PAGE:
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How Is a Master of Engineering Different than an M.S. In Engineering?

Upon graduating from their undergraduate programs, aspiring engineers have a decision to make: Should they pursue an M.Eng. or an M.S. in Engineering? While the wording may sound similar, the degrees are actually rather different. For example, an M.Eng. in Mechanical Engineering will prepare you with very practical coursework to pursue a career in mechanical engineering. A Master of Science, on the other hand, will ideally prepare you to pursue Ph.D. study or a more research-based career.

Degree coursework

Perhaps the most substantial consideration when choosing any degree of study is the coursework. If you choose a Master of Engineering, you can expect a course of study that focuses on building practical skills. Your coursework may quickly tighten in focus from more general studies to courses in a specific engineering discipline, often culminating in a capstone project. On the other hand, a Master of Science in Engineering typically revolves around a more research-based curriculum. While students might eventually focus on a specific discipline, that discipline is technical or research-oriented.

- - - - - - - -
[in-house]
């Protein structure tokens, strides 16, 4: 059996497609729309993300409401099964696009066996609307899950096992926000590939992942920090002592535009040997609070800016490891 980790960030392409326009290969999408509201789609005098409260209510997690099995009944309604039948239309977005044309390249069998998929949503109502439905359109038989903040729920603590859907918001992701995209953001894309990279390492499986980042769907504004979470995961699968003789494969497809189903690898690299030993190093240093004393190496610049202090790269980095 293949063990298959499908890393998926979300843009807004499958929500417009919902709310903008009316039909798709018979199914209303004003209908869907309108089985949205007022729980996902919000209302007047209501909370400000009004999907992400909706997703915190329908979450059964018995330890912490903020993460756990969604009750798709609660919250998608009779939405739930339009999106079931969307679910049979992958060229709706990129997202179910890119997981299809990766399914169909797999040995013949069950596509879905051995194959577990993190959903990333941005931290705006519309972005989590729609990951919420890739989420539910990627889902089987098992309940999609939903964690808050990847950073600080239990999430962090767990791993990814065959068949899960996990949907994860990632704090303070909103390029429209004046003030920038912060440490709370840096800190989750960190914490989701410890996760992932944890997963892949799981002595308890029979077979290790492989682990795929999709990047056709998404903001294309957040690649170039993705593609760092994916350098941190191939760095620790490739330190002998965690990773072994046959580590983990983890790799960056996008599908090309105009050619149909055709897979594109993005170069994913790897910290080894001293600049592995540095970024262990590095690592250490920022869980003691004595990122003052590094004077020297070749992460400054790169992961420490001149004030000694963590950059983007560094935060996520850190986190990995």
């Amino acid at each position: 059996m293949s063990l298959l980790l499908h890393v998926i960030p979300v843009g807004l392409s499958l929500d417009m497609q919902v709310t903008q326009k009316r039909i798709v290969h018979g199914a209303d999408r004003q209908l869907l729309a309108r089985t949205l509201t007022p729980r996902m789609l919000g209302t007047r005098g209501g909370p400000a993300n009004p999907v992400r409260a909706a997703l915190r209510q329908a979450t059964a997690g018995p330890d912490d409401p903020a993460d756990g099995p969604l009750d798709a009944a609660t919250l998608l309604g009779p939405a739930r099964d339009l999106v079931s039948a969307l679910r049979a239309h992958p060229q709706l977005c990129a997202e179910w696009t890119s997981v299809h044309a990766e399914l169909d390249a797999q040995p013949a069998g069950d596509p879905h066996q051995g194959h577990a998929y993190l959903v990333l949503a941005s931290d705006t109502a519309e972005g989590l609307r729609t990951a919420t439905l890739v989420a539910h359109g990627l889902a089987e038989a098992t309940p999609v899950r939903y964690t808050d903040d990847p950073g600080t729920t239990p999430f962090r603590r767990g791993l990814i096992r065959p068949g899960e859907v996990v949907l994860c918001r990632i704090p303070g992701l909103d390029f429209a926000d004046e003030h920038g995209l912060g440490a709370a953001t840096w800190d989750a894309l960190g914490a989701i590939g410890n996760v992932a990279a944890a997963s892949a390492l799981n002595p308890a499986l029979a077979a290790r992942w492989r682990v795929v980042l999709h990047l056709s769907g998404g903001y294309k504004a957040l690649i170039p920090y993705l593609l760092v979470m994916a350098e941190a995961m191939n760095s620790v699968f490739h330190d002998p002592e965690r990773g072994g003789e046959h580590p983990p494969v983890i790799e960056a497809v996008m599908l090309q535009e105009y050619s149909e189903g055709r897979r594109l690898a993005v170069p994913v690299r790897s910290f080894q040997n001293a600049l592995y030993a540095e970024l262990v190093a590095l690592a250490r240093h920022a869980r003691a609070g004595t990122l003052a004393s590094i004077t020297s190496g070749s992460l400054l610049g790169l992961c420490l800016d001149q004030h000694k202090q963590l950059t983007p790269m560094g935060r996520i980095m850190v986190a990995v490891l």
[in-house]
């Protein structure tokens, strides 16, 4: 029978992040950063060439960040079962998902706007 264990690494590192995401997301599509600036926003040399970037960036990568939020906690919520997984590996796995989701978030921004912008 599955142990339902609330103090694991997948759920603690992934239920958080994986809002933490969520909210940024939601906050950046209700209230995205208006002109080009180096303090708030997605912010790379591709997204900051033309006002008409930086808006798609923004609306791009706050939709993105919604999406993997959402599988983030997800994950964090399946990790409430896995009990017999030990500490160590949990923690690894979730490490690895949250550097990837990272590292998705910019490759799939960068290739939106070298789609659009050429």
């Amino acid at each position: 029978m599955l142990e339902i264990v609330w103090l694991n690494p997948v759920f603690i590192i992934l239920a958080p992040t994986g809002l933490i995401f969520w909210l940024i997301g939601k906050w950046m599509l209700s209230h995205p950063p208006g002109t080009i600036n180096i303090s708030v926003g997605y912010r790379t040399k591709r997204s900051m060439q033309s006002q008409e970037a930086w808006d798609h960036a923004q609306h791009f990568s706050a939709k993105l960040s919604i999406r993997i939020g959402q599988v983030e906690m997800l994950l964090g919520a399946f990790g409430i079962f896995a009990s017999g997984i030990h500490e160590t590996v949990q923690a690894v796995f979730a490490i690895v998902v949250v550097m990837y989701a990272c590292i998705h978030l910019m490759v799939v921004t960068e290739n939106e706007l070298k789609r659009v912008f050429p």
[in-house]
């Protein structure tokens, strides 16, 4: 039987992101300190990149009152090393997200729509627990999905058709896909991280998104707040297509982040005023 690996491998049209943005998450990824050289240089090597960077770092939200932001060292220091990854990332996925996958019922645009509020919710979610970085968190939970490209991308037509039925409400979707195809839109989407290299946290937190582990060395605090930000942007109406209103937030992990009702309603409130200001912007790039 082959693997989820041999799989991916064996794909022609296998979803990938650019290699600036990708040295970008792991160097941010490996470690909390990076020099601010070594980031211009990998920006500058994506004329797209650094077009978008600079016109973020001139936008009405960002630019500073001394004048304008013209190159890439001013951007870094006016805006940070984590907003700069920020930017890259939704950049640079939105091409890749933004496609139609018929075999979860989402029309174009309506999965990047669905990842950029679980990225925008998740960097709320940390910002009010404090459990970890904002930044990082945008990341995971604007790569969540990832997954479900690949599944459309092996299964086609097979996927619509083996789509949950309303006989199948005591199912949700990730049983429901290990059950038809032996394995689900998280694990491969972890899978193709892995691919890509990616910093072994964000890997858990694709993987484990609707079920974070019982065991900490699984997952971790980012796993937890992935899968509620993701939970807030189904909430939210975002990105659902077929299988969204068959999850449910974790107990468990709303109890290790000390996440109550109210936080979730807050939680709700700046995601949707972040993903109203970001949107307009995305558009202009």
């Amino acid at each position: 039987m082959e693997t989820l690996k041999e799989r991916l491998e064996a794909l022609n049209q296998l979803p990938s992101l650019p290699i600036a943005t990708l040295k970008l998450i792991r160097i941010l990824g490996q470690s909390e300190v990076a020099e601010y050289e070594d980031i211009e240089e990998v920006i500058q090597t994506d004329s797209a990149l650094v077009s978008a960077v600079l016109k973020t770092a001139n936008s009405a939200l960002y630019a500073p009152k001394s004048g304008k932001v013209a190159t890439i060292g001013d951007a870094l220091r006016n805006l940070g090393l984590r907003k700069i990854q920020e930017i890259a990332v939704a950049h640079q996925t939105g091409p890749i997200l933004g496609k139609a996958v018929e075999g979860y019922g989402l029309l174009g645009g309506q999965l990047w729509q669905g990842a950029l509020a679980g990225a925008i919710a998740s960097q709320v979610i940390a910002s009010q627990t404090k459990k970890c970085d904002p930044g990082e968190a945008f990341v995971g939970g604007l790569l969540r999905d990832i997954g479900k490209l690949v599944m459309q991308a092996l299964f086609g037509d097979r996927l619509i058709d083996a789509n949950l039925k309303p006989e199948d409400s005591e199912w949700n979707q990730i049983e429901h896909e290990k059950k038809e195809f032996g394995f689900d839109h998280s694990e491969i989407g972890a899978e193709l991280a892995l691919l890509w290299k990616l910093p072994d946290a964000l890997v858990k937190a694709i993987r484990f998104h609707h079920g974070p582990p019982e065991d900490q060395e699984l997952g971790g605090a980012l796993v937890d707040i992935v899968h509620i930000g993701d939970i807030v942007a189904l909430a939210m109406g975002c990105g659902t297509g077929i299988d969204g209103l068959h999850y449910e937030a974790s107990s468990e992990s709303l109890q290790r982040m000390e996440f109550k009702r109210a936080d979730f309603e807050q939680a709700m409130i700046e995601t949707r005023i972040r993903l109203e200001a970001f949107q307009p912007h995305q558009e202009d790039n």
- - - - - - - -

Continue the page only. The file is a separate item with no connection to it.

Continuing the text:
Program scope

Degrees in engineering can vary widely in length and scope. In general, however, M.Eng. programs may be done at an accelerated rate – some can be completed in as little as 18 months. The length of a traditional M.S. in Engineering program is more difficult to gauge, as these programs may be given as continuations of a B.S. program. In general, however, they typically last as little as two years.

Prospects after graduation

Many students selecting a program of study are, above all, interested in the job prospects that await them upon graduation. With a Master of Engineering degree, the focus on practical skills can be most appealing to future employers. For example, an M.Eng. in Mechanical Engineering will ideally prepare a student for a future career in mechanical engineering. On the other hand, a Master of Science in Engineering is in some cases necessary for admission to doctoral studies. Many employers will accept job candidates who have performed well and graduated with either degree.

While Master of Engineering and Master of Science in Engineering degrees share many qualities, in terms of their course aims and overall scope, each degree prepares students of engineering in slightly different ways. One degree is largely oriented towards developing workplace skills while the other focuses more on research. With that said, individual programs can vary widely, so it is always best for prospective students to evaluate individual course curriculum to choose the best option for them.

Learn about the University of Cincinnati online M.Eng. in Mechanical Engineering program.


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